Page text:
Sunday, July 19, 2020

Welcome:

Good morning and welcome to West Fork Unitarian Universalists. I’m Cricket and I feel blessed to serve this congregation as a lay leader. I’m glad to see all of you here today. 
Thank you for joining us. 

[If guests] I’d like to welcome our guests. Thank you for taking a chance and taking the time to walk through our doors and join us for worship. 

Let us use the prelude for centering. We are about to enter sacred time. We are about to make this time and this place sacred by our presence and intention. 
Please silence your phones… and as you do so, I invite us also to turn down the volume on our fears; to remove our masks; and to loosen the armor around our hearts. 
Breathe. 

Let go of the expectations placed on you by others—and those they taught you to place on yourself. 
Drop the guilt and the shame, not to shirk accountability, but in honest expectation of the possibility of forgiveness. 
Let go of the thing you said the other day. Let go of the thing you dread next week. Be here, in this moment. Breathe, here. 

Prelude: Lullabye (Goodnight my Angel) by Billy Joel

Opening Words: Come down off the ladder by David S Blanchard

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Report of the UUA Commission on Institutional Change

Widening the Circle of Concern

“The work of becoming more equitable, inclusive, and diverse within our congregations is justice work. If we cannot do this well, we cannot be effective as justice partners.

A frequent criticism of anti-oppression and hospitality work is that people are tired of us focusing internally, “navel-gazing,” rather than working on issues in the world. Yet greater awareness of the practices within our own institutions is complementary work to our justice. We cannot do accountable justice work if we are not able to remain in good relationship with those most affected by the conditions of injustice.”


Partners with Poor People’s Campaign: A National Call for Moral Revival

I am excited to announce a new council of UU clergy and leaders from across the country, co-chaired by the Revs. Beth Johnson and Abhi Janamanchi, and gathered to support justice organizing with our partners at the Poor People’s Campaign: A National Call for Moral Revival. I am so grateful to each council member for their commitment to moving organizing forward during this pandemic.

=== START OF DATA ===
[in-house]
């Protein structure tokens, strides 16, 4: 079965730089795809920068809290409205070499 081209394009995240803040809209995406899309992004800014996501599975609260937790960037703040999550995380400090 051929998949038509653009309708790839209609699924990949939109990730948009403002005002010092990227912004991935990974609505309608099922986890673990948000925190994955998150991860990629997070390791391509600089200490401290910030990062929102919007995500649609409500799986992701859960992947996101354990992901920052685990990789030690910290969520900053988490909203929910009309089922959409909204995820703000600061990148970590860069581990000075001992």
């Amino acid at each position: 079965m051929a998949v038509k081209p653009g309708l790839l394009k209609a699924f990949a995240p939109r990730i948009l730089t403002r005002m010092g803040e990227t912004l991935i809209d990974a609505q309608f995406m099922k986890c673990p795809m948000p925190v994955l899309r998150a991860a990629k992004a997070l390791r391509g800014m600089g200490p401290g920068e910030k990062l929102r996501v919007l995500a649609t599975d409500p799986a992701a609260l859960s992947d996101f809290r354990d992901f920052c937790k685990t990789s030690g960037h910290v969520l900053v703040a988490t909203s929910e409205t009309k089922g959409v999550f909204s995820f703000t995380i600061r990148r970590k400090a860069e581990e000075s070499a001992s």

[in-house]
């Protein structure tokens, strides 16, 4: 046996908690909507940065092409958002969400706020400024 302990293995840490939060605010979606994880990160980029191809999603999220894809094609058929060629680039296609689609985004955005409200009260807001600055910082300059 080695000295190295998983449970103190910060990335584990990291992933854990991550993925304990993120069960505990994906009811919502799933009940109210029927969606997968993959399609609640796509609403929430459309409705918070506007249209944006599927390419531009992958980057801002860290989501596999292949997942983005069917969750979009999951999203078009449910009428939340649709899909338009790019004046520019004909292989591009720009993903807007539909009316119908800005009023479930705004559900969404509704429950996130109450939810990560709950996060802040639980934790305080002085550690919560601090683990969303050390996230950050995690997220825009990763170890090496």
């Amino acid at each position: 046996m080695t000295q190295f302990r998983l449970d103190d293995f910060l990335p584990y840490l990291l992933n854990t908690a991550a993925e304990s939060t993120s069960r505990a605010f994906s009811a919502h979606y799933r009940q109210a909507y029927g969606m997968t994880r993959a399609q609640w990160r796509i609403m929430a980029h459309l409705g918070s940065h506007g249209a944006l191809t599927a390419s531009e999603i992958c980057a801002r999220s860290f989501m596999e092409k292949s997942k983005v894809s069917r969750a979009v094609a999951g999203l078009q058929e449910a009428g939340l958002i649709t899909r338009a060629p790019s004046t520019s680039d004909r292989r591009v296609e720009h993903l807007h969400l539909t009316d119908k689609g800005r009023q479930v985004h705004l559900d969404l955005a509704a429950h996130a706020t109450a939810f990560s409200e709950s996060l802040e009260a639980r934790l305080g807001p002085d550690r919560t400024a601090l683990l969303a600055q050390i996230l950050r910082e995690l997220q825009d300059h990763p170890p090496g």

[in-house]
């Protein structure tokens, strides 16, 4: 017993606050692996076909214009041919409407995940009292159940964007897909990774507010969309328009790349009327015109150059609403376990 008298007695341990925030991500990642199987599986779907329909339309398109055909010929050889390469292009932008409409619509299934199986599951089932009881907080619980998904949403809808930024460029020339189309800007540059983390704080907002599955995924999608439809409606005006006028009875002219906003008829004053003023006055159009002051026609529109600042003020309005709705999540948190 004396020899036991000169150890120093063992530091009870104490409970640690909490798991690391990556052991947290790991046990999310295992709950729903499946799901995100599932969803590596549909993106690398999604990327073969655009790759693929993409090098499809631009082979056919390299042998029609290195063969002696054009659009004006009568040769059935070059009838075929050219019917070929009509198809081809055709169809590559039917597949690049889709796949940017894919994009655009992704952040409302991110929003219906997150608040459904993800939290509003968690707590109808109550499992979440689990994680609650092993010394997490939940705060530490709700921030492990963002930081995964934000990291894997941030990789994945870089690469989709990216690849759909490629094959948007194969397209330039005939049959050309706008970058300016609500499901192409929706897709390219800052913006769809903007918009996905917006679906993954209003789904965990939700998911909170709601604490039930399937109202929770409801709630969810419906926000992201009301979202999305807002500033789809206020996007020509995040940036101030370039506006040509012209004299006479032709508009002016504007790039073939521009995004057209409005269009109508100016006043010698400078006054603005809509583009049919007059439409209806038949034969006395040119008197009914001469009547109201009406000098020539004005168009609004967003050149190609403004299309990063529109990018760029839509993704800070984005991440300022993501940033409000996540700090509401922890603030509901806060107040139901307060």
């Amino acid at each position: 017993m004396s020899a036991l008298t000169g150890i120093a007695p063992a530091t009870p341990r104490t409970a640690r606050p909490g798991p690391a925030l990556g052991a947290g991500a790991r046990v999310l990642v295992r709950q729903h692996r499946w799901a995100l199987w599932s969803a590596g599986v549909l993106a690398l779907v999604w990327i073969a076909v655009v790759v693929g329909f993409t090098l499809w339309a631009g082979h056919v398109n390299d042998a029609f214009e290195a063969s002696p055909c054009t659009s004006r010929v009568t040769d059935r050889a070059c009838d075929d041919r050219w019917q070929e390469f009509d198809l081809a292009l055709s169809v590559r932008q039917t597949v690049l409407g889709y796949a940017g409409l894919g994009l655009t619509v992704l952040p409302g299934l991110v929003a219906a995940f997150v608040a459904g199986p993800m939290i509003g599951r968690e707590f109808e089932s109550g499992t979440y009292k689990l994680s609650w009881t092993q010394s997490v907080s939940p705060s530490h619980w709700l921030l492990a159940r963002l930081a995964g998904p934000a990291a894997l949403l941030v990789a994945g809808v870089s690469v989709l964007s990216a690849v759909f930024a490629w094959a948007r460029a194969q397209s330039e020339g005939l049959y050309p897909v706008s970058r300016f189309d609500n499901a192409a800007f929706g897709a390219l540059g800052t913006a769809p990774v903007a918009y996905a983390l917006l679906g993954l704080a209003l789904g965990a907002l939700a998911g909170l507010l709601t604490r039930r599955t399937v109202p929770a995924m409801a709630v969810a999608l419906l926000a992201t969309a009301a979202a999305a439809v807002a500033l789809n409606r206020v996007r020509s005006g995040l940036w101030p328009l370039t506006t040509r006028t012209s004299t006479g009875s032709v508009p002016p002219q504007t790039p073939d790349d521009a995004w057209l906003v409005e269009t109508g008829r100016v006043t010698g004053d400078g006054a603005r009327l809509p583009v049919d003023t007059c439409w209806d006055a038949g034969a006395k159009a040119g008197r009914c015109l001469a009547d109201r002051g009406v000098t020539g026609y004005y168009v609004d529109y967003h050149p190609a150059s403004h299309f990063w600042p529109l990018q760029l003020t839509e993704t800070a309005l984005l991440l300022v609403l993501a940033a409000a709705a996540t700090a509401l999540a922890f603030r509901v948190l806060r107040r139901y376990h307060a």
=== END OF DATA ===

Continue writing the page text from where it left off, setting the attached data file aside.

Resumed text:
Learn more about council leadership online and get details on how to participate in upcoming digital mass meetings on April 30 and May 28. I look forward to being with all of you as we join our voices to say that everyone has a right to live!

Here is the article on UUA.org

Photo credit

Partners with Poor People’s Campaign: A National Call for Moral Revival

I am excited to announce a new council of UU clergy and leaders from across the country, co-chaired by the Revs. Beth Johnson and Abhi Janamanchi, and gathered to support justice organizing with our partners at the Poor People’s Campaign: A National Call for Moral Revival. I am so grateful to each council member for their commitment to moving organizing forward during this pandemic.

Learn more about council leadership online and get details on how to participate in upcoming digital mass meetings on April 30 and May 28. I look forward to being with all of you as we join our voices to say that everyone has a right to live!

Here is the article on UUA.org

Photo credit

AN UPDATE ON GENERAL ASSEMBLY 2020

“A 100% virtual GA comes at a time when many UU congregations have embraced virtual meetings and virtual Sunday services. Although this pandemic has been challenging for many, a silver lining is that UUs are adapting to and seeing the value of incorporating technology into their religious lives. With so many UUs already online, this year’s GA could well be our highest-attended Unitarian Universalist gathering in history! It will be accessible to a more diverse and global audience. It will  also help reduce our carbon footprint, which aligns with our commitment to care for the earth and environment.”

More here – https://www.uua.org/pressroom/press-releases/woyaya-general-assembly-update

UU Lent 2020 – Day 1 – Prayer

In his essay “On Prayer,” Rabbi Abraham Joshua Heschel wrote:

“Prayer is meaningless unless it is subversive, unless it seeks to overthrow and to ruin the pyramids of callousness, hatred, opportunism, falsehood. The liturgical movement must become a revolutionary movement, seeking to overthrow the forces that continue to destroy the promise, the hope, and the vision.”

Our prayer this morning is “Sacred in the Ordinary” by Tamara Lebak